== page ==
My marriage with Stella is all I can think of. I was bound to commit my life to her, and I promised always to be there whenever she needed me. I was proud of myself for providing her everything she desired. I was confident that I could protect her from any harm that may come along the way. But just years ago, I failed.
How It All Started
My wife experienced a miscarriage, and it entirely affected our relationship. She suddenly changed into someone I never thought she could be and it made me question my capabilities as a husband. She was devastated and depressed, and I couldn’t do anything about it. Her silent treatments and actions were putting our marriage on the rocks. She isolated herself and shut me out. She seemed to look at people in a different view. She struggled because she emotionally felt alone and she even tried committing suicide. That was the triggering point. I knew that I had to take control and do something to bring my wife back.
I wanted my wife to travel the mental health recovery road that’s why I asked her to undergo psychotherapy. According to Bruce Wampold, PhD, “Every treatment provides an explanation for the distress that is adaptive – that is, the patient understands that he or she can do something to improve his or her situation. This leads the patient into healthy actions in that the psychotherapy improves some aspect of their lives, whether it is thinking more positive thoughts, creating better relationships, more appropriately expressing emotions, or enacting other positive changes.”
Good thing she agreed with me and started the session right away. The therapist found out that she is under the pressure of having an extreme mental case of depressive disorder that needs to be assisted as soon as possible. From there, we managed to attend multiple therapy sessions. I admit that the process is taking so long so I have decided that I needed to change some things that can positively support the progress of psychotherapy.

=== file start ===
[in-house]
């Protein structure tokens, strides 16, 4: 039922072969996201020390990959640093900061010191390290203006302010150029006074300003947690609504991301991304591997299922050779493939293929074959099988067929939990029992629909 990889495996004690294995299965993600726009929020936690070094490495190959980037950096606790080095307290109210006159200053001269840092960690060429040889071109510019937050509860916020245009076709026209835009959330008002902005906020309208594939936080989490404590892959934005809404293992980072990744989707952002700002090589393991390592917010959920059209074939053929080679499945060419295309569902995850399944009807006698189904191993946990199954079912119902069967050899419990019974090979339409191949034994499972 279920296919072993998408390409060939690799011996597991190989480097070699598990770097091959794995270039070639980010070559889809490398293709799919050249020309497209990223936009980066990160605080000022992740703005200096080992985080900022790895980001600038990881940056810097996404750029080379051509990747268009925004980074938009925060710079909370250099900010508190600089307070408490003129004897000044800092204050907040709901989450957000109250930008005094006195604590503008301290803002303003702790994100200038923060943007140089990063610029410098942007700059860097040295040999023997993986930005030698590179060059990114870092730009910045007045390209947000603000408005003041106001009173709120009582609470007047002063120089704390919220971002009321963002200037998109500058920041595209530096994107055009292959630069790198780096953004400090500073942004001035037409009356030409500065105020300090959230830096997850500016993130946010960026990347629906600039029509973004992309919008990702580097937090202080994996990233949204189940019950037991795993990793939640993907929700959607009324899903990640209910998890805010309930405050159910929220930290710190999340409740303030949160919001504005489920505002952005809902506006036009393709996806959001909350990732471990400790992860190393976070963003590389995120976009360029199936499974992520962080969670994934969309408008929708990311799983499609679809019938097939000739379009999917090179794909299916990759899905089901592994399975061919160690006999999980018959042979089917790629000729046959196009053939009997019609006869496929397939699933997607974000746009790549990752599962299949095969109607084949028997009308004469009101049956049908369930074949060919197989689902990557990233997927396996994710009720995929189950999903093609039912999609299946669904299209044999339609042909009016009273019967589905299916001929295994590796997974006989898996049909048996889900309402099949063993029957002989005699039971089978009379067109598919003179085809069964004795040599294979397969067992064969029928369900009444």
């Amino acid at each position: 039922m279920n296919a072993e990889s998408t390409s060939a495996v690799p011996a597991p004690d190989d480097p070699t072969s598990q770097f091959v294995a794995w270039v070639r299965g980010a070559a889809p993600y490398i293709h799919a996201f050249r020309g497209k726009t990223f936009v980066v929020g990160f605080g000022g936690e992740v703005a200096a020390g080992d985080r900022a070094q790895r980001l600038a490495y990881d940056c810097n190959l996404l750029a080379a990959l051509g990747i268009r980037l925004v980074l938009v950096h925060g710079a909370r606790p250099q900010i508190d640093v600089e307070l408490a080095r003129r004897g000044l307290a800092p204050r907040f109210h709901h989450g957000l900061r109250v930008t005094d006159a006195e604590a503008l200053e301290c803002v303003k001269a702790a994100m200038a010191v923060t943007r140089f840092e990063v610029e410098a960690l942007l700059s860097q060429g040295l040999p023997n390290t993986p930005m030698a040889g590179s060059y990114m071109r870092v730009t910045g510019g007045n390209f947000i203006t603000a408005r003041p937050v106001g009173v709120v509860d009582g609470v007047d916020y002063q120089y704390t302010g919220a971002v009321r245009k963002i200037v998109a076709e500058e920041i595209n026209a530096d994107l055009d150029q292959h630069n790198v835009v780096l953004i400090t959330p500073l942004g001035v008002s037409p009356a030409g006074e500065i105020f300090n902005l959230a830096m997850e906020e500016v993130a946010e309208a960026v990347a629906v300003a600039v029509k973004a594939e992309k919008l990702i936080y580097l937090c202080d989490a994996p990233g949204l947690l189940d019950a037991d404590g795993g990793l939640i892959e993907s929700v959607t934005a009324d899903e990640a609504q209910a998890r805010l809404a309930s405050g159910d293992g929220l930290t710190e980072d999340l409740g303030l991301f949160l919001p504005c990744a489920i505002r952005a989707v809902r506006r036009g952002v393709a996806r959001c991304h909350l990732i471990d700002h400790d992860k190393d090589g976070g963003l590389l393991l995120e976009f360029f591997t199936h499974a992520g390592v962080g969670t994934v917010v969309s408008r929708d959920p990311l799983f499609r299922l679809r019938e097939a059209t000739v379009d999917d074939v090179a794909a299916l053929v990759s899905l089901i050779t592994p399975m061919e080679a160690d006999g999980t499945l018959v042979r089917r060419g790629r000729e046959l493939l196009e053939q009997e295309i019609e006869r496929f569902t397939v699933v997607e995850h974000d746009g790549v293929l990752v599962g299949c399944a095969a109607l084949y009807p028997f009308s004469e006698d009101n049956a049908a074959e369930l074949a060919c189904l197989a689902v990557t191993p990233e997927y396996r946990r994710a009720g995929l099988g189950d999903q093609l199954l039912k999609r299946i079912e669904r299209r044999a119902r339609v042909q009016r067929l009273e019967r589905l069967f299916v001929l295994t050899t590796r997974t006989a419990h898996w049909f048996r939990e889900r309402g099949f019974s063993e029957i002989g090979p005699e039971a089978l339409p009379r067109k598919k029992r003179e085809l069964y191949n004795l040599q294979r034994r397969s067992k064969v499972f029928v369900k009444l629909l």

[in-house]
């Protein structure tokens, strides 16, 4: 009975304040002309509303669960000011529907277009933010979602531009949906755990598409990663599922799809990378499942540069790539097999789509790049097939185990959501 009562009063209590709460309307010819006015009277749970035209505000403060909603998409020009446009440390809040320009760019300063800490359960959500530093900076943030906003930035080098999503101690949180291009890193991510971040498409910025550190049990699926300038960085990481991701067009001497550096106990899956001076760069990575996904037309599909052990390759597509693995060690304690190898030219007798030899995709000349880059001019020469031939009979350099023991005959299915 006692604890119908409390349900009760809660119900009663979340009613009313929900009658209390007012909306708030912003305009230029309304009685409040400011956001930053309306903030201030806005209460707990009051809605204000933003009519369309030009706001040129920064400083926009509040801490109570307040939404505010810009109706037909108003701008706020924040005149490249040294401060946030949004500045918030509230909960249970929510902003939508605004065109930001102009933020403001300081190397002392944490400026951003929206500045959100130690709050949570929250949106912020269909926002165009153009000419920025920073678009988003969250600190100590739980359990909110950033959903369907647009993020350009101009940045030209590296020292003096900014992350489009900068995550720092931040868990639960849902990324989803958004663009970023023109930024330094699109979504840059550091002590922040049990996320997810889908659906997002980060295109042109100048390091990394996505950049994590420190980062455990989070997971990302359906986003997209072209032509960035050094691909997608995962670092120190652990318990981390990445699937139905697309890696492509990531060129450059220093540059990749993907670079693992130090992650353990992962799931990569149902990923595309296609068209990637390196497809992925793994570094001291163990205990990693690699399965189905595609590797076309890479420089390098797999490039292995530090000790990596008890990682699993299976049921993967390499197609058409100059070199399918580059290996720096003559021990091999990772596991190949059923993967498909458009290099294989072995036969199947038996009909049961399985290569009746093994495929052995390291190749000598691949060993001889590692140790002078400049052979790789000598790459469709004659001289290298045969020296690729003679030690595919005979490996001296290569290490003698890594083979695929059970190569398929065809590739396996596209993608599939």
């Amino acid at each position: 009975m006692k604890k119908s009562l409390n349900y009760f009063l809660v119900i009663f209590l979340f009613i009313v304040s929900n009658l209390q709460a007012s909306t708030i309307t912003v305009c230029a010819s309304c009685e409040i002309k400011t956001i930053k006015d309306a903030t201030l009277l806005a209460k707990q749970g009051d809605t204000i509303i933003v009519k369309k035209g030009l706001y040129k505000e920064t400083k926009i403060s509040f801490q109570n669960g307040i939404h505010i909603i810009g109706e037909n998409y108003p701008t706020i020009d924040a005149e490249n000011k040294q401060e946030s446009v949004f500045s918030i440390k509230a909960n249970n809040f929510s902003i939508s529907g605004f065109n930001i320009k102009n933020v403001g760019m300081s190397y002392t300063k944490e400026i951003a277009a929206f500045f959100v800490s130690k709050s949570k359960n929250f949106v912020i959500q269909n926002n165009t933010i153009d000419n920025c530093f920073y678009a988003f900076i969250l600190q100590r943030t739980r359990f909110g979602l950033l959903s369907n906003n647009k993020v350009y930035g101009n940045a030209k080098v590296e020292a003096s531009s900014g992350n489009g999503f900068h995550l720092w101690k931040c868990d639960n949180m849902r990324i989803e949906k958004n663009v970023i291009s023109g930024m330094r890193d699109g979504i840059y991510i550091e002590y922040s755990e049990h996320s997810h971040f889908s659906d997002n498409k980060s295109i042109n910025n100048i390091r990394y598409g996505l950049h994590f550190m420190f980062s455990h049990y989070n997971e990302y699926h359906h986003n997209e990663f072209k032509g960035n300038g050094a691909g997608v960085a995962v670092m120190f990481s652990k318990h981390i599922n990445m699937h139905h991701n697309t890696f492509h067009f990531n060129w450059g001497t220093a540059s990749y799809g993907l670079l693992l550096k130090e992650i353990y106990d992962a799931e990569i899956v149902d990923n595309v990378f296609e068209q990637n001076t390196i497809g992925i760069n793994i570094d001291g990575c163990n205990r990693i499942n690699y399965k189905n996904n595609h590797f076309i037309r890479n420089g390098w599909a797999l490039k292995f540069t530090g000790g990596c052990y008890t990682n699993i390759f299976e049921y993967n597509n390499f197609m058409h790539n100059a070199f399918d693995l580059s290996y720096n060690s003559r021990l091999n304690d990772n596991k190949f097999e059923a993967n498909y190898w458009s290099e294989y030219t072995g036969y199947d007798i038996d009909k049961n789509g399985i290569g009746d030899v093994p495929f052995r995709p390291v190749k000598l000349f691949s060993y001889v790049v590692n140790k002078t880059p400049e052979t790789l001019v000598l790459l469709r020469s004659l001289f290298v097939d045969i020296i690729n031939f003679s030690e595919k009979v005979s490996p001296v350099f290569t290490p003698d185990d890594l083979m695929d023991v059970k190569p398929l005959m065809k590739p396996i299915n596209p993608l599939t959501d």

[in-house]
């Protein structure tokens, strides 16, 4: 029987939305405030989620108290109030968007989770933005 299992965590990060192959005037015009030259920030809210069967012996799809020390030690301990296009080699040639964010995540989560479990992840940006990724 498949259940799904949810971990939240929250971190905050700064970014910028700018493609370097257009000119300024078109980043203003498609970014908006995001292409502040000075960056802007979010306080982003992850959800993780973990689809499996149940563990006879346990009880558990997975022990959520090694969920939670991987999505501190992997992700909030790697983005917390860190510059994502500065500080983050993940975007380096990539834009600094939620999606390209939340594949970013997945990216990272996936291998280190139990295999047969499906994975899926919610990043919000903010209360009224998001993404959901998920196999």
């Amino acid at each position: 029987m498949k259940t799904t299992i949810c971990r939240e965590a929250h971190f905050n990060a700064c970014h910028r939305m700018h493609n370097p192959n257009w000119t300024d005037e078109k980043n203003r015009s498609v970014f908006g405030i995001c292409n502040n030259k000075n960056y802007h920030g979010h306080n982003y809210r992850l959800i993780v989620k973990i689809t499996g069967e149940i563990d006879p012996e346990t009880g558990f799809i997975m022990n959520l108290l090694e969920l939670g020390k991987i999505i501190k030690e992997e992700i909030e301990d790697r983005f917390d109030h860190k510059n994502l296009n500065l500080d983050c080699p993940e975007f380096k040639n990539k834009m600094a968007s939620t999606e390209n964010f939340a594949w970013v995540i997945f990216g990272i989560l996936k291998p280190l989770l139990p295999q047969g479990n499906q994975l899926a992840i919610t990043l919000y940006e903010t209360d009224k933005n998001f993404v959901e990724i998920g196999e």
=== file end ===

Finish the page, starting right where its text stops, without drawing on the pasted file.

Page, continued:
Along with Stella’s twice-a-week session with the therapist, we incorporated a holistic approach to our lives. We tried to change our lifestyle by eating a lot of healthier foods such as vegetables and fruits instead of spending time taking out fast food orders. According to Douglas LaBier, PhD, “A study from Loma Linda University found that adults who consumed more unhealthy food were also more likely to report symptoms of either moderate or severe psychological distress than their peers who consumed a healthier diet.”
We learned to cook nutritious meals that can provide us with all the nutrients we needed to sustain a healthier body. We removed toxic things in our house, and we always kept things clean. We eventually practiced meditation every morning so we could feel the positive energy that we needed for the day. “Meditation is a process by which people learn to focus their attention as a way of gaining greater insight into themselves and their surroundings,” wrote Jeffrey E. Barnett, PsyD, ABPP, and Allison J. Shale, MS. We also made time for exercise and always do it together. We made sure that we’re constantly there for each other.
It was amazingly incredible. The months of psychotherapy sessions together with the holistic approach made my wife glow and happy again. She became more positive about life and saw things from a different perspective. She managed to pull herself out from her comfort zone and started appreciating life once again. She became extremely confident about the trials she may face along the way. She was more lively and cheerful compared before. Her depression vanished as if it never happened. She became emotionally strong and determined that she can do anything. She became more of a fantastic woman.
The months of devastation were finally over, and I’m proud to say that my wife made it. Up to this point, she is now a better version of herself, and I’m happy that it turned out great. Now the least of a problem that I can think of is finding a cute name for our soon-to-be baby boy.